Another message the agreement entails is that the first serious clash between Russian and Chinese interests in Central Asia will likely occur in the energy sphere. Russia's Gazprom is set to become increasingly dependent on Central Asian imports to maintain the company's sagging gas balance and can be expected to exert political leverage to defend its interests in this vital region. If China makes a serious push to gain access to Central Asian gas -- replete with investments in a pipeline that links Turkmenistan, Uzbekistan, and Kazakhstan -- it could set the stage for Central Asian competition between Beijing and the Kremlin.

Gazprom Squeezed

Finally, the emerging contours of competition for access to energy resources in Central Asia are another cloud on the horizon for Gazprom. Gazprom's short-term strategy envisages a major increase in purchases of Central Asian gas. Vladimir Milov, from the Institute for Energy Policy, explained in a briefing at the Carnegie Endowment in Washington, D.C., on March 16 that Gazprom will have no means to offset declining domestic gas production beginning in 2008, and by 2010 will be purchasing 100 bcm of gas from Central Asia. Gazprom is counting on Turkmenistan to provide the bulk of that gas, with purchases slated to go to 70-80 bcm a year as early as 2007-08.

Gazprom's future plans assume that Turkmenistan will sell virtually all of its export production to Russia. But the draft agreement between China and Turkmenistan implies that if the new pipeline becomes a reality, it could be a priority commitment for Turkmenistan. The text states that the gas for export to China will come from fields on the right bank of the Amu-Darya River, but it adds, "If additional volumes of gas are required to build the Turkmenistan-China gas pipeline, the Turkmen side can guarantee gas shipments from other gas fields."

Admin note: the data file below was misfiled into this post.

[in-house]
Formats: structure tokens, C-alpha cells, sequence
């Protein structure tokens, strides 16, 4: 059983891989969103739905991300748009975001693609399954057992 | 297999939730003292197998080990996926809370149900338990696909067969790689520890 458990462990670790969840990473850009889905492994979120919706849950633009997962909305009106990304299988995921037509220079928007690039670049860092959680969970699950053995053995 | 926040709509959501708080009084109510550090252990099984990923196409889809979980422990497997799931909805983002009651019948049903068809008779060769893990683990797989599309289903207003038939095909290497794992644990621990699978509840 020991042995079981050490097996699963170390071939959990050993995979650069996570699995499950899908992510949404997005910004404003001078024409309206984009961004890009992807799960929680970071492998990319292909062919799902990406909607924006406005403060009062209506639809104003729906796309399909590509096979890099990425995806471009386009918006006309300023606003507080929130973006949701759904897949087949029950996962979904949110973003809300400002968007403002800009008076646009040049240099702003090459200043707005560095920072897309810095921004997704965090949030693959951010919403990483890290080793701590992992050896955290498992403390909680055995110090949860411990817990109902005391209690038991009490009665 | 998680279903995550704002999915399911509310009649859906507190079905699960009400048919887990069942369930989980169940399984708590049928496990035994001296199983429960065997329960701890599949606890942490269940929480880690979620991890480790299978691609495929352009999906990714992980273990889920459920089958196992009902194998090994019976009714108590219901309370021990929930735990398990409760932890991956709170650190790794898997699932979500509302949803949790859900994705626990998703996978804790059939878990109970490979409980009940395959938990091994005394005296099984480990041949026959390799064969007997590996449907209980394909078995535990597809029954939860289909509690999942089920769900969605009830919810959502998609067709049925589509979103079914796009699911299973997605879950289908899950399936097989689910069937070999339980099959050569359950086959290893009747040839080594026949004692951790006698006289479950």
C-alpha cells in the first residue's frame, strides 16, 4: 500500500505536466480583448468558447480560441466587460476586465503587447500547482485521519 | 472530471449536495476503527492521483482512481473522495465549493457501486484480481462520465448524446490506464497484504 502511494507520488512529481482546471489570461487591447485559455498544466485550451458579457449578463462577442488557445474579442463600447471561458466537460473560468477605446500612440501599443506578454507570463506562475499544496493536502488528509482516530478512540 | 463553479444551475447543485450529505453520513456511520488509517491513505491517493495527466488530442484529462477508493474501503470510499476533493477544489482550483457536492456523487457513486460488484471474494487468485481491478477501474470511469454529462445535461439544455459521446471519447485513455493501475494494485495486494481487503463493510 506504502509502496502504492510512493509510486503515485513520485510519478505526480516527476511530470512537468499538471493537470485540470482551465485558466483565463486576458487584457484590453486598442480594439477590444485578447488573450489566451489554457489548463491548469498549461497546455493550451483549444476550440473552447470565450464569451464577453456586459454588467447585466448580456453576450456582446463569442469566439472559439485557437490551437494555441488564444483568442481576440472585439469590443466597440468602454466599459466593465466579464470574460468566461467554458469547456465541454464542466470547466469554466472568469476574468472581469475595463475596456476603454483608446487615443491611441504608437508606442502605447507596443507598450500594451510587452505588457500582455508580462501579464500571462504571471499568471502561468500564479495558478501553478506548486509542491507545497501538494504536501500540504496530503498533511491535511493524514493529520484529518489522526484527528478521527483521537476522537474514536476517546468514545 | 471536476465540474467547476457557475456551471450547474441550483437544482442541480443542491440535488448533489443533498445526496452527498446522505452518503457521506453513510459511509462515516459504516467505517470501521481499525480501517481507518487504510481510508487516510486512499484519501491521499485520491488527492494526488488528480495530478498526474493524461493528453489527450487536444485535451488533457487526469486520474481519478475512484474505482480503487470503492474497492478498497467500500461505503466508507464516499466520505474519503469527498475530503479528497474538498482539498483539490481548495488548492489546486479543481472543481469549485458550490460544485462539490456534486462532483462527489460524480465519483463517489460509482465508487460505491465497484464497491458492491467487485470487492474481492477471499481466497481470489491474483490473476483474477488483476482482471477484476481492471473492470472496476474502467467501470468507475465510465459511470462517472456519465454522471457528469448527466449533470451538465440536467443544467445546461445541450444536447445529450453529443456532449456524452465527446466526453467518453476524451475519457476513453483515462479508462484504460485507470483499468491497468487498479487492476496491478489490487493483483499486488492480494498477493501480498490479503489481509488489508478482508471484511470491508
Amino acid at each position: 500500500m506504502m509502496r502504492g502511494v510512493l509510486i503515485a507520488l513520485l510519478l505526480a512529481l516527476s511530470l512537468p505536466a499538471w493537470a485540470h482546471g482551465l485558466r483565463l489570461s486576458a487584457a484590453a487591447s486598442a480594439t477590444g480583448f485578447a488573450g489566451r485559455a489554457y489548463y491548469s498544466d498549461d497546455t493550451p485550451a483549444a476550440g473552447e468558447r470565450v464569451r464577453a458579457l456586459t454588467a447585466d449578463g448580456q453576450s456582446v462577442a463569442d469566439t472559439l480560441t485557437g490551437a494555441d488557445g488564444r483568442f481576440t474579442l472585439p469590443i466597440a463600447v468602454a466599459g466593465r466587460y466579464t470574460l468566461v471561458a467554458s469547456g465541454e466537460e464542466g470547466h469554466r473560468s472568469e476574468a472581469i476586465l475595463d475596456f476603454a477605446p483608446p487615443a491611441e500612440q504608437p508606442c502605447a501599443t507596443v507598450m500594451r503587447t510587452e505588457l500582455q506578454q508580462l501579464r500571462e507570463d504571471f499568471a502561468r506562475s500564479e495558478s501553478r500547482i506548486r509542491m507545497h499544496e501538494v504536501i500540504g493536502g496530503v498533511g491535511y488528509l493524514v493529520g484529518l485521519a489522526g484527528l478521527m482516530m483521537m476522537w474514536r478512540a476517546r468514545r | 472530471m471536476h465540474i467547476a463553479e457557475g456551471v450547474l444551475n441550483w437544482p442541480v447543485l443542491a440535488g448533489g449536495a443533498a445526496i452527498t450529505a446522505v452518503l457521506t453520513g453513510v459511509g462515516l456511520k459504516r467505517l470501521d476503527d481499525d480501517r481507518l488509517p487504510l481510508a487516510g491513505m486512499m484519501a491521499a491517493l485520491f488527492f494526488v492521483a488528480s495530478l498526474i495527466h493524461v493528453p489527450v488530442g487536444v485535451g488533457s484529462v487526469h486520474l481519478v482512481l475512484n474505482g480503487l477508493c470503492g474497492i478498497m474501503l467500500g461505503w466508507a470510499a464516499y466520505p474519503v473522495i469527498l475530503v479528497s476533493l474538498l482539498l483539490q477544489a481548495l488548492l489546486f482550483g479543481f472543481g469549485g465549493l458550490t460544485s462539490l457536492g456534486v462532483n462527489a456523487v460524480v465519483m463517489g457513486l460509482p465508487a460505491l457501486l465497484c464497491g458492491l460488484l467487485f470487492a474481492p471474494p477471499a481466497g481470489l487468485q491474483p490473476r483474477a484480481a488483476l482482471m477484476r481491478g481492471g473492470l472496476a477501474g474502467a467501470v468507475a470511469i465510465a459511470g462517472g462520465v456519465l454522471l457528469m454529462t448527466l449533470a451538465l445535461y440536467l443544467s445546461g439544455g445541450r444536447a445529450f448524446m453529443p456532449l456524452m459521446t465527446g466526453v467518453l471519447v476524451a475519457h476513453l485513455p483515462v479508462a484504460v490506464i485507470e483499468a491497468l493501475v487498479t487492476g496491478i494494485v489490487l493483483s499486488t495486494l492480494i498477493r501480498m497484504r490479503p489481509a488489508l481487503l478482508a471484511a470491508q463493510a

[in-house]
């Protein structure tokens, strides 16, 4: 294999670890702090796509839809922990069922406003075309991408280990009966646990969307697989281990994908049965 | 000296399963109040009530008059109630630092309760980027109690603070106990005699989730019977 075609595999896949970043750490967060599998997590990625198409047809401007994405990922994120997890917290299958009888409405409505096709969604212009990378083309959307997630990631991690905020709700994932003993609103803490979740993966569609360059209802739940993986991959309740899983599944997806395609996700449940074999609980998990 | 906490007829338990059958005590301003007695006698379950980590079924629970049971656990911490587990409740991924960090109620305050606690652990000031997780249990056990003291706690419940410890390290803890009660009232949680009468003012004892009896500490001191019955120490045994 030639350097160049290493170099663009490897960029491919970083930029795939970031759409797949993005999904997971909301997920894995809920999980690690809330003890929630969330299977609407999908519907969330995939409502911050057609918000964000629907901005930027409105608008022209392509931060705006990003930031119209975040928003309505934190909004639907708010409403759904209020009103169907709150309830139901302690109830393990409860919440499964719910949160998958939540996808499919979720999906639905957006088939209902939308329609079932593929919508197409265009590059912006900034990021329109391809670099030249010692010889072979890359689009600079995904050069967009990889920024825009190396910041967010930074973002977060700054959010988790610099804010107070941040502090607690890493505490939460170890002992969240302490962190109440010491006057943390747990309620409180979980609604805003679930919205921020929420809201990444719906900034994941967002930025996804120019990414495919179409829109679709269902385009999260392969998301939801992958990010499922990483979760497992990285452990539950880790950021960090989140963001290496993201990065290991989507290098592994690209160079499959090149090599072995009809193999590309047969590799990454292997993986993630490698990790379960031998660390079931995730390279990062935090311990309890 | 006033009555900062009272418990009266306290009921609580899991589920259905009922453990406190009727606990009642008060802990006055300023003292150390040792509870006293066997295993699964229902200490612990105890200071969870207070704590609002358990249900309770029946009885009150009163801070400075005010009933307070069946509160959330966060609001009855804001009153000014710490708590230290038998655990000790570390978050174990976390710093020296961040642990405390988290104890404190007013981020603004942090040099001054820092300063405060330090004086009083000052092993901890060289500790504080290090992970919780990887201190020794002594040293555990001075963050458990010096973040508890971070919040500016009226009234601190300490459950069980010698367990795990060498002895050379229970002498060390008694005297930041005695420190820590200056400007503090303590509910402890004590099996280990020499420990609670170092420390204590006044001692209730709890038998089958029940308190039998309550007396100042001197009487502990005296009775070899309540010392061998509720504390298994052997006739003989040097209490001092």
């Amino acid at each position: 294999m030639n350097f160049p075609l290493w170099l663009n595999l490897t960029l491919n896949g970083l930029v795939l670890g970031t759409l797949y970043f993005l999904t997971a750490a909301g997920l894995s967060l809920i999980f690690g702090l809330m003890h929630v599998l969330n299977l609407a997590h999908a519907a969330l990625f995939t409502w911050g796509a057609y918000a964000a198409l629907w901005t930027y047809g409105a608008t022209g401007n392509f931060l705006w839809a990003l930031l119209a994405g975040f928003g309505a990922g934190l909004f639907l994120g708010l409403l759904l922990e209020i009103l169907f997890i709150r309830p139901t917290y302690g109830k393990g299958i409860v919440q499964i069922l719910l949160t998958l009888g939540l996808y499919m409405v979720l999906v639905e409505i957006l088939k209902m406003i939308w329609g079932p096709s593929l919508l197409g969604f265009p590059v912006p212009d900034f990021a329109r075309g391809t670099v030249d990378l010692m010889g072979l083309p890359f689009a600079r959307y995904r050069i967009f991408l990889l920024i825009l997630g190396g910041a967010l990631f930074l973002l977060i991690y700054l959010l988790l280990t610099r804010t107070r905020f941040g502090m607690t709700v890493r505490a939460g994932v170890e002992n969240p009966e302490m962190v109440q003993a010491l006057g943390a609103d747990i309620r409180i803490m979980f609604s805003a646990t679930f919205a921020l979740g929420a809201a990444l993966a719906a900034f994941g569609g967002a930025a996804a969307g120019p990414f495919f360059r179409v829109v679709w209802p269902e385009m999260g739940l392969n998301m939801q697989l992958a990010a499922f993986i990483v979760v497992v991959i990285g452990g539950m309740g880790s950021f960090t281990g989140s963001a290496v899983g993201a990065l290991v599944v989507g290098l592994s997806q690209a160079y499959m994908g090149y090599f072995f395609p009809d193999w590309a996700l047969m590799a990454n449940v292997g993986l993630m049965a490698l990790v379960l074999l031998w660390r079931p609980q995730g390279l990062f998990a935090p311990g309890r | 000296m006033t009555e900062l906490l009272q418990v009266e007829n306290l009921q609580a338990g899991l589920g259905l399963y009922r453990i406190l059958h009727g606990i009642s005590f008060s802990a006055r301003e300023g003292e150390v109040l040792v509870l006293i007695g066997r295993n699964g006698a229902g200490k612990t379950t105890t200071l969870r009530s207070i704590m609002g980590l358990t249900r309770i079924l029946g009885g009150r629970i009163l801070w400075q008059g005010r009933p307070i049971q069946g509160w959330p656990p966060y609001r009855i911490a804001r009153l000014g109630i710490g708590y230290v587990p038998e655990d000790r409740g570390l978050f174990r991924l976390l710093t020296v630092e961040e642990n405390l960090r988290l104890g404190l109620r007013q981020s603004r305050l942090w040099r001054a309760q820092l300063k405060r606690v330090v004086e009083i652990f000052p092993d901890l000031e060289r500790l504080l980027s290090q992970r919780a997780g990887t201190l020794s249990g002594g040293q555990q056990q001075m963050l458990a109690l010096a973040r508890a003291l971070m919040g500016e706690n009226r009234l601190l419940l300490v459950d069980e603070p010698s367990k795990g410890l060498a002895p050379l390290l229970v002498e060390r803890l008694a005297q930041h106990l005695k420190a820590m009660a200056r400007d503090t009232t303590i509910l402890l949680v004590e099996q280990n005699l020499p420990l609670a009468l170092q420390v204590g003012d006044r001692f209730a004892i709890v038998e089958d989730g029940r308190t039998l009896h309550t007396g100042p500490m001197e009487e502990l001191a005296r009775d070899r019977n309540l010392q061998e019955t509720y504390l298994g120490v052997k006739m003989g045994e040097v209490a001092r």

Both Milov and Victor warn that Russia, a key supplier of gas to Europe, could face a supply crunch in the not-so-distant future. Goetz stresses that Turkmenistan's negotiations with China point in exactly this direction: "For now, Ashgabat is, so to speak, loyal to Moscow, but if President Niyazov suddenly changes his mind, this could have implications for the entire energy situation, including the situation in Europe." (By Daniel Kimmage. Originally published on April 10, 2006.)

KYRGYZSTAN: U.S. OFFICIAL URGES GREATER DEMOCRATIC REFORMS. U.S. Assistant Secretary of State for South and Central Asia Richard Boucher said U.S. help to Central Asia isn't limited to economic and security issues but for moving forward with democratic reforms. Boucher was in Kyrgyzstan on April 11 as part of a regional tour that has taken him to Afghanistan, Pakistan, India, and also includes Kazakhstan. Boucher spoke in Bishkek with RFE/RL's Kyrgyz Service and other media about U.S. relations with Central Asian countries.